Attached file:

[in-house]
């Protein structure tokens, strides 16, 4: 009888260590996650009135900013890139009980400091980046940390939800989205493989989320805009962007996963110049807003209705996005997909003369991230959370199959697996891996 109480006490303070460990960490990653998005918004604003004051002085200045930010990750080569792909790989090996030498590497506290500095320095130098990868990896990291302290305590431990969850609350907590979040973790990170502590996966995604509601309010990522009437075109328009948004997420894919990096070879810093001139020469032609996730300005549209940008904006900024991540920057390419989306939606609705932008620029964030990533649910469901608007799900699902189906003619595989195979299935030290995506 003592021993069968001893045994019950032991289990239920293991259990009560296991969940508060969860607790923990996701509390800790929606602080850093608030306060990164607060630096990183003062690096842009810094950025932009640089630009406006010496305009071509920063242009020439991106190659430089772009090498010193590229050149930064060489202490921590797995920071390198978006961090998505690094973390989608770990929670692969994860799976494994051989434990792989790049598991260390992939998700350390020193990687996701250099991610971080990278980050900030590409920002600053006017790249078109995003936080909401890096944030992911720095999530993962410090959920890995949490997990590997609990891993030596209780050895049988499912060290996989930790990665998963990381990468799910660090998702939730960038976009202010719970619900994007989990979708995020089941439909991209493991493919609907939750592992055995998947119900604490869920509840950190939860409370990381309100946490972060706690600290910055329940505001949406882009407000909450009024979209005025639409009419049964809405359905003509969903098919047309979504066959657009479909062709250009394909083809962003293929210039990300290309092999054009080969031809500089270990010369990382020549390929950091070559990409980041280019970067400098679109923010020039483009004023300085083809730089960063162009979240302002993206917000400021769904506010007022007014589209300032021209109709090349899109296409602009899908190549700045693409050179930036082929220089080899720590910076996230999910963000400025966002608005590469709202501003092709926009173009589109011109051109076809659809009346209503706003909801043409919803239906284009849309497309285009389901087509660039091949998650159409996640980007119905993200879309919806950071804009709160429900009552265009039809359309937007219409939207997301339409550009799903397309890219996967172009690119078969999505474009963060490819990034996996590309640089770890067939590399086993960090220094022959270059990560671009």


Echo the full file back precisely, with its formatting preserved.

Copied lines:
[in-house]
């Protein structure tokens, strides 16, 4: 009888260590996650009135900013890139009980400091980046940390939800989205493989989320805009962007996963110049807003209705996005997909003369991230959370199959697996891996 109480006490303070460990960490990653998005918004604003004051002085200045930010990750080569792909790989090996030498590497506290500095320095130098990868990896990291302290305590431990969850609350907590979040973790990170502590996966995604509601309010990522009437075109328009948004997420894919990096070879810093001139020469032609996730300005549209940008904006900024991540920057390419989306939606609705932008620029964030990533649910469901608007799900699902189906003619595989195979299935030290995506 003592021993069968001893045994019950032991289990239920293991259990009560296991969940508060969860607790923990996701509390800790929606602080850093608030306060990164607060630096990183003062690096842009810094950025932009640089630009406006010496305009071509920063242009020439991106190659430089772009090498010193590229050149930064060489202490921590797995920071390198978006961090998505690094973390989608770990929670692969994860799976494994051989434990792989790049598991260390992939998700350390020193990687996701250099991610971080990278980050900030590409920002600053006017790249078109995003936080909401890096944030992911720095999530993962410090959920890995949490997990590997609990891993030596209780050895049988499912060290996989930790990665998963990381990468799910660090998702939730960038976009202010719970619900994007989990979708995020089941439909991209493991493919609907939750592992055995998947119900604490869920509840950190939860409370990381309100946490972060706690600290910055329940505001949406882009407000909450009024979209005025639409009419049964809405359905003509969903098919047309979504066959657009479909062709250009394909083809962003293929210039990300290309092999054009080969031809500089270990010369990382020549390929950091070559990409980041280019970067400098679109923010020039483009004023300085083809730089960063162009979240302002993206917000400021769904506010007022007014589209300032021209109709090349899109296409602009899908190549700045693409050179930036082929220089080899720590910076996230999910963000400025966002608005590469709202501003092709926009173009589109011109051109076809659809009346209503706003909801043409919803239906284009849309497309285009389901087509660039091949998650159409996640980007119905993200879309919806950071804009709160429900009552265009039809359309937007219409939207997301339409550009799903397309890219996967172009690119078969999505474009963060490819990034996996590309640089770890067939590399086993960090220094022959270059990560671009």